Tigers must contest far-flinging Cougars
By Dan Wolken
January 11, 2007
HOUSTON -- Senior Jeremy Hunt was two feet behind the NBA 3-point line and had a hand in his face. He shot the ball anyway, and as it hit the bottom of the net, University of Memphis coach John Calipari raised his arms in the air.
"Great defense!" Calipari exclaimed during a defensive drill at the Finch Center on Tuesday.
But the shot went in, didn't it?
Calipari didn't care. Sometimes, there's only so much you can do, which is precisely the challenge No. 20 Memphis faces tonight from the University of Houston in a Conference USA matchup.
The Tigers know this much. At Hofheinz Pavilion tonight, the Cougars will likely shoot between 30 and 40 times from 3-point range, as they have in nearly every game this year. Many of them will appear to be wild, crazy, ill-advised shots. Many of them will be well-defended and come from several feet beyond the college 3-point line.
And what if a bunch of them go in?
"They're scoring nearly 40 points a game from the 3-point line," Calipari said. "What if they make 60 (points) from the 3-point line? You're going to lose. It's a dangerous game because of how they play."
It's the way Houston has to play, according to coach Tom Penders, whose team was picked to finish second in C-USA but enters league play with a disappointing 5-7 record.
As Penders explained, the problem isn't that Houston takes essentially half its shots from 3-point range -- 33.4 attempts per game -- it's that the Cougars have only made 33.7 percent.
And Houston hasn't had any individual standouts from long range, with Dion Dowell making a team-high 39.6 percent.
"We've got a lot of guys that are capable of shooting threes, but we've had very few games where we put it all together," Penders said. "We might have one or two guys hitting. We've had a couple nights where we couldn't get anybody cracking, but we're taking good shots for the most part.
"When we're on, we can be lethal."
And when they're off, the Cougars can look plain bad, like they did Dec. 29 when they made just 5-of-36 against UNLV and lost, 78-62.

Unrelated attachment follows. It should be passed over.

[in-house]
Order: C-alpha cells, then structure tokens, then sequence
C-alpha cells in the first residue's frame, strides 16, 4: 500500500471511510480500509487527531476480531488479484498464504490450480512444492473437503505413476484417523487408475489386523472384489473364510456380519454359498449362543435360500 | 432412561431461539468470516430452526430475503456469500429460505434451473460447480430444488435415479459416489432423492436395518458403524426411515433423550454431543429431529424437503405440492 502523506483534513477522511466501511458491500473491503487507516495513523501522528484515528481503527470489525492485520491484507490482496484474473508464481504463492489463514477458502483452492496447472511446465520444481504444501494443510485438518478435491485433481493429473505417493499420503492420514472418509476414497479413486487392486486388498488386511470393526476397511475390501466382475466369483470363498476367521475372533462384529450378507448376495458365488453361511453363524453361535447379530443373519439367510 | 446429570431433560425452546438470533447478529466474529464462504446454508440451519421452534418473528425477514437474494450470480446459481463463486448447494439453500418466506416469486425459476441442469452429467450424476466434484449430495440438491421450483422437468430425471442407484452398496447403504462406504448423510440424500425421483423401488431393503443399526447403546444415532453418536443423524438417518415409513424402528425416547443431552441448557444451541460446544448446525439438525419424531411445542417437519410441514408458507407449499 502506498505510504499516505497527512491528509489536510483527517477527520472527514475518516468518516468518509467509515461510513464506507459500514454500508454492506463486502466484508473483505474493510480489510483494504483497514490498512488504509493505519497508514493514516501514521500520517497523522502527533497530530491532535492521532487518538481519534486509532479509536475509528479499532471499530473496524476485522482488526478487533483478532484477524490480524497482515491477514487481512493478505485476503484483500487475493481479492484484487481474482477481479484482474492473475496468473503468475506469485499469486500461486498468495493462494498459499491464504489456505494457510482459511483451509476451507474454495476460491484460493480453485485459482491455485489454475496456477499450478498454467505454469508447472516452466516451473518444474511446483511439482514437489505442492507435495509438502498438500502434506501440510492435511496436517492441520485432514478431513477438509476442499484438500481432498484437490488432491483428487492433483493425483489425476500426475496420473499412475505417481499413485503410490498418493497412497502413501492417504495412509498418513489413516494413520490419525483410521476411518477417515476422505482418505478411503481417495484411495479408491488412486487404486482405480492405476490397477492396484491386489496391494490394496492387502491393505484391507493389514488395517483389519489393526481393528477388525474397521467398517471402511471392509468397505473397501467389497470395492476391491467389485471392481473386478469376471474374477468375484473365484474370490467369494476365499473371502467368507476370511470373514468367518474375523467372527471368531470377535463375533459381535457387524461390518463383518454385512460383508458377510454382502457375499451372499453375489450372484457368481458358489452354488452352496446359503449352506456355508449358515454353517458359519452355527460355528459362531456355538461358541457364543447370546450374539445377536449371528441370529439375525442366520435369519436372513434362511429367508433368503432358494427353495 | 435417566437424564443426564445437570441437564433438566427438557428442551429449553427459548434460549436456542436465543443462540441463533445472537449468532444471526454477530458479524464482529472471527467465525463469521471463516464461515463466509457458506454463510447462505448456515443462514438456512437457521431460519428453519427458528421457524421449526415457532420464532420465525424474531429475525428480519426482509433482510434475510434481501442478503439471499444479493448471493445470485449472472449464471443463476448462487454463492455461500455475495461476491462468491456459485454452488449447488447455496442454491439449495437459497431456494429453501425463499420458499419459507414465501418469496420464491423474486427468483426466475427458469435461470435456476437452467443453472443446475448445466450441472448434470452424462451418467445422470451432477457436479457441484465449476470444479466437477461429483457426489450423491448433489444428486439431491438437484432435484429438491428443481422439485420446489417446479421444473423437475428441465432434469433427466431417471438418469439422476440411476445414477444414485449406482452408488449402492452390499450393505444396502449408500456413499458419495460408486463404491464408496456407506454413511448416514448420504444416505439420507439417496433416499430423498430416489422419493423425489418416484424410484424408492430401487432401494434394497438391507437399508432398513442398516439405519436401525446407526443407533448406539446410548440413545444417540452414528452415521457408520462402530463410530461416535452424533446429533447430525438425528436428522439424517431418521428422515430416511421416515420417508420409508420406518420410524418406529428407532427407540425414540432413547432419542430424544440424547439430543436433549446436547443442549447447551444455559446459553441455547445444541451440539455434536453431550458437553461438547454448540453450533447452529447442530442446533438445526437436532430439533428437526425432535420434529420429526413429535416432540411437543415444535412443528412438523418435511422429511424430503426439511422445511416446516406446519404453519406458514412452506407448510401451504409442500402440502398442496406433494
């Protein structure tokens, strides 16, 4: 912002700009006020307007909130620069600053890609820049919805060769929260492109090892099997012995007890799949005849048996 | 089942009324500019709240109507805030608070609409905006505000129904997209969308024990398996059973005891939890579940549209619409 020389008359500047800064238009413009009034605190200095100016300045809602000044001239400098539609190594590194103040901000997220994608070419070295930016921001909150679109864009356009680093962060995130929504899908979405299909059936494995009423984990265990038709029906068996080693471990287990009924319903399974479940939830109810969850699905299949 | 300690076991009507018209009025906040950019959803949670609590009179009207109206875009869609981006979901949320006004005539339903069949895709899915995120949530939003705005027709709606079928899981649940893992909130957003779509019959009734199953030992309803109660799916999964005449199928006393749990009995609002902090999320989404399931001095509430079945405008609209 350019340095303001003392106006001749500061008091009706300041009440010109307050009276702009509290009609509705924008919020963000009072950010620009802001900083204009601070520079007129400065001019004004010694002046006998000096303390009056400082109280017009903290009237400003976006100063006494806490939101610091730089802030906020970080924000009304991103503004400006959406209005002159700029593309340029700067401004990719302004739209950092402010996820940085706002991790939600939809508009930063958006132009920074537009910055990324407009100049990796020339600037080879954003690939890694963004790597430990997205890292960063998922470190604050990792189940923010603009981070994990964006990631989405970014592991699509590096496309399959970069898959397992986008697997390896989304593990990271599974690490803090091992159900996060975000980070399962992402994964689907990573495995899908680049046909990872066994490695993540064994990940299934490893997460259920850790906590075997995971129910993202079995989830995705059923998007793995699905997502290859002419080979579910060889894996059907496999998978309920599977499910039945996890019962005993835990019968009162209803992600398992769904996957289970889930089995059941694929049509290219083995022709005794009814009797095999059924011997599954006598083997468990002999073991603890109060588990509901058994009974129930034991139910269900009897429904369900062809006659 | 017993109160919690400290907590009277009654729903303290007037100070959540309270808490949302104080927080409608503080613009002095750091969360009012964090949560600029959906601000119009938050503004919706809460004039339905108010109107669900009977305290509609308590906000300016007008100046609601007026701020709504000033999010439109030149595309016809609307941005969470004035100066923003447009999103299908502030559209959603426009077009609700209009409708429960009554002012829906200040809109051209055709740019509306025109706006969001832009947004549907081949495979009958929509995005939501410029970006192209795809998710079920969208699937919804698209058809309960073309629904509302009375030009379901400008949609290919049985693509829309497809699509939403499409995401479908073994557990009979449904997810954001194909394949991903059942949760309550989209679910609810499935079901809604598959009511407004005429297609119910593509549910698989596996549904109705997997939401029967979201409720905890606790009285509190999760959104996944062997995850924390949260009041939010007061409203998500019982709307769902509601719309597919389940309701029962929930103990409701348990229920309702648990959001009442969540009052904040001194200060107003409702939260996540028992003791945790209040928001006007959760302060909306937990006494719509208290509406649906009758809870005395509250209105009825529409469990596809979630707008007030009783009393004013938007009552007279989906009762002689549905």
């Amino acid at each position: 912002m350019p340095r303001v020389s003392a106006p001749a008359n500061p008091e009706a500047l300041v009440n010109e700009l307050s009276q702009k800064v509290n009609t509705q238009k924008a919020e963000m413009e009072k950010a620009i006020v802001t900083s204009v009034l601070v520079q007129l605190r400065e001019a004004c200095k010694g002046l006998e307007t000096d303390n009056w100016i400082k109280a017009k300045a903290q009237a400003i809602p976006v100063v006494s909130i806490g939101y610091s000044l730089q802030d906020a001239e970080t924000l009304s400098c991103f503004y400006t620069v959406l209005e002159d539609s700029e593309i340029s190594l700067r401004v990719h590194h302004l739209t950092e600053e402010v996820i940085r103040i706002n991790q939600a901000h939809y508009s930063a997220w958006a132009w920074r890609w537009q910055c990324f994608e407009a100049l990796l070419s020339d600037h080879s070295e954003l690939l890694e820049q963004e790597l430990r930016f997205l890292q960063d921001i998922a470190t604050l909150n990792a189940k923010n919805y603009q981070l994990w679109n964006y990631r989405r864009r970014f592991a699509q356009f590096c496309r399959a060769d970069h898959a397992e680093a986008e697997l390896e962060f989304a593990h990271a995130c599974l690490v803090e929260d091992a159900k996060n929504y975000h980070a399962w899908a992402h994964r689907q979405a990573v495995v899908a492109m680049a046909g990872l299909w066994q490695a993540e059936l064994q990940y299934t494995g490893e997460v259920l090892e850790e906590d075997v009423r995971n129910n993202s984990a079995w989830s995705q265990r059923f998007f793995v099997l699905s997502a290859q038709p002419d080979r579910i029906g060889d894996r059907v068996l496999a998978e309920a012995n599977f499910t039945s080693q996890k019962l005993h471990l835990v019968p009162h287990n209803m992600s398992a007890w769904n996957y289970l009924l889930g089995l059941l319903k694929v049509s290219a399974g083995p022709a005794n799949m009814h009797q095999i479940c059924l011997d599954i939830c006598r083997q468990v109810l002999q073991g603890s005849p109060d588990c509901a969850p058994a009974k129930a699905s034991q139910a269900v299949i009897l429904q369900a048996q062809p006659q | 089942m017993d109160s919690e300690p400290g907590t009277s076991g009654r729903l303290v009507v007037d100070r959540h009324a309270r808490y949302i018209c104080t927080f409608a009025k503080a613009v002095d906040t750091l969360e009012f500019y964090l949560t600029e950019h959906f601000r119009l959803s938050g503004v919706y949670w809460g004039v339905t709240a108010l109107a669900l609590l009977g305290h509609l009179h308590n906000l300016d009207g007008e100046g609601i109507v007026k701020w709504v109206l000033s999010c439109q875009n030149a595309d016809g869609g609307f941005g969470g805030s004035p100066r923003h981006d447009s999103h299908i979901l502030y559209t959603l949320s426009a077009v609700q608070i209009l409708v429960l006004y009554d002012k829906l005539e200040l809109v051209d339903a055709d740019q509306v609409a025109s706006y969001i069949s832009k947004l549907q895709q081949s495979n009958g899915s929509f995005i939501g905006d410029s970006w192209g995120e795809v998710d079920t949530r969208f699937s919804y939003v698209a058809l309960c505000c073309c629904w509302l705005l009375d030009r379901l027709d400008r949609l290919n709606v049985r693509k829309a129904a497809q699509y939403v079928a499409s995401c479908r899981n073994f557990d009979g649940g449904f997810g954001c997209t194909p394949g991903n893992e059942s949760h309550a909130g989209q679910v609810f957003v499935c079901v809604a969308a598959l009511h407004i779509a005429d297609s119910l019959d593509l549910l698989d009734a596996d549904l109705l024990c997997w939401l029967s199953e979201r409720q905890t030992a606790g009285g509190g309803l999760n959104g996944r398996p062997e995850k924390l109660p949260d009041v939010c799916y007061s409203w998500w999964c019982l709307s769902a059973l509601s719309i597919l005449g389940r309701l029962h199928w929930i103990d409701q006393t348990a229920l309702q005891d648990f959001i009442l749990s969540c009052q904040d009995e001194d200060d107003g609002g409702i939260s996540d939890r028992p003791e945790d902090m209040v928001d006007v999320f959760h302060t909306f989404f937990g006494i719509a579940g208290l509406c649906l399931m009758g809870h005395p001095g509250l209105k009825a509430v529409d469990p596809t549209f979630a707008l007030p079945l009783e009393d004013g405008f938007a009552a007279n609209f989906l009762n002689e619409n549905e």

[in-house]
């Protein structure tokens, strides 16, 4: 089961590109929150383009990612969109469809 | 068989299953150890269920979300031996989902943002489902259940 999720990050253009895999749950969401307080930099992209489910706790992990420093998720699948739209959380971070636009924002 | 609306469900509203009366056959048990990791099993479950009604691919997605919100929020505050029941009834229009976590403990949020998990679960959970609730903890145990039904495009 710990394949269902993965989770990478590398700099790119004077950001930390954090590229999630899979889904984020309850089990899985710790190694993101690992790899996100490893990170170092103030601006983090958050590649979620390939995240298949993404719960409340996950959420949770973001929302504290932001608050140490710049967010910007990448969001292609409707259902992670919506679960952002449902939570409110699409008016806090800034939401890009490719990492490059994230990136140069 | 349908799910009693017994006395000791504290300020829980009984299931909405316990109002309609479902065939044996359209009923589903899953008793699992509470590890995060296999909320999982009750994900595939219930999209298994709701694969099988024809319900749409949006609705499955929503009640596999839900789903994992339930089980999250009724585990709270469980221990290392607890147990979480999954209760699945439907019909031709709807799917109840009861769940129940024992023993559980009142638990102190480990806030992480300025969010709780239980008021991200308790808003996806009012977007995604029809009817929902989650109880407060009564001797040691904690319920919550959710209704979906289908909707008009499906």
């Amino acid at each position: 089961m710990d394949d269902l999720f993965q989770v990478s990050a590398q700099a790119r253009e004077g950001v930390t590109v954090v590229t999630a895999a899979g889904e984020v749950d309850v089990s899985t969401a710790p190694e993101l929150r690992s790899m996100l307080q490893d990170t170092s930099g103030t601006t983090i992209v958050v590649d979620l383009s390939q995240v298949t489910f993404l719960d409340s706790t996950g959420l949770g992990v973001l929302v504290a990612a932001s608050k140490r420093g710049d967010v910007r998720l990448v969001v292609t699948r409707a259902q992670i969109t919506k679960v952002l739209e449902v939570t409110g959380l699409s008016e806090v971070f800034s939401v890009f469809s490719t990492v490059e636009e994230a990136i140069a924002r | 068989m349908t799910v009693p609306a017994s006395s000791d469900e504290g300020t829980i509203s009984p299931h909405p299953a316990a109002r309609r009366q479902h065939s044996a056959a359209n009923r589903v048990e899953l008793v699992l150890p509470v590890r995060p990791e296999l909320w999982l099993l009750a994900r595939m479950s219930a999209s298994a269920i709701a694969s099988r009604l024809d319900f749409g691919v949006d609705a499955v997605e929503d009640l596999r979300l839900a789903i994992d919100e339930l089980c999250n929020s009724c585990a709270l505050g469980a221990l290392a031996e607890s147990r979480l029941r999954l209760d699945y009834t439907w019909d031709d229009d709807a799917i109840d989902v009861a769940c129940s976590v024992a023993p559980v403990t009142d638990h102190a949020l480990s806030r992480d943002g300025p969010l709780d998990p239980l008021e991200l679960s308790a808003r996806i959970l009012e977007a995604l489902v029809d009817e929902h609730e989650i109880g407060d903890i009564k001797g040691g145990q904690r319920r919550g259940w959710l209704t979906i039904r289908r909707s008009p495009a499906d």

But Calipari isn't counting on Houston to shoot that poorly. On the other hand, there's only so much defensive scheming Memphis can do, other than rely on its usual man-to-man, which has held opponents to 31.1 percent on 3-pointers.
"You really can't defend it because they're going to shoot them anyway," junior point guard Andre Allen said. "We just have to make it hard and keep a hand up and hope they miss."
In many ways, simply remembering to have a hand up will be Memphis' best defense tonight, especially with long-armed guards and forwards like Chris Douglas-Roberts and Robert Dozier, who is tough to shoot over with his 7-foot-3 wingspan.
"You've got to contest them," Dozier said. "That's the biggest thing. They're going to take them, shoot them from deep. They're going to come off screens and shoot from everywhere. We've just got to contest them and get a hand up on them."
According to Penders, Houston's 3-point infatuation is a product of two things: First, the desire to play a fast, Phoenix Suns-style offense. More important, it's Houston's lack of size, which typically prevents his team from scoring interior baskets on anything but dribble drives and offensive rebounds.
"Until we get a force on the interior, that's the way it's going to be," Penders said. "That's who we are, and we're going to be that way until next year. We've got a 6-11 transfer from Seton Hall, Marcus Cousin, who's a very strong and talented inside player, but we won't have him until next season, so we are who we are.
"It would be nice if you could go inside and get something done. We can go inside, but we're not going to get a whole lot done."
-- Dan Wolken: 529-2365
No. 20 Tigers at Houston
When, where: Today, 8 p.m., at Hofheinz Pavilion, Houston
TV, radio: ESPN, WREC-AM (600)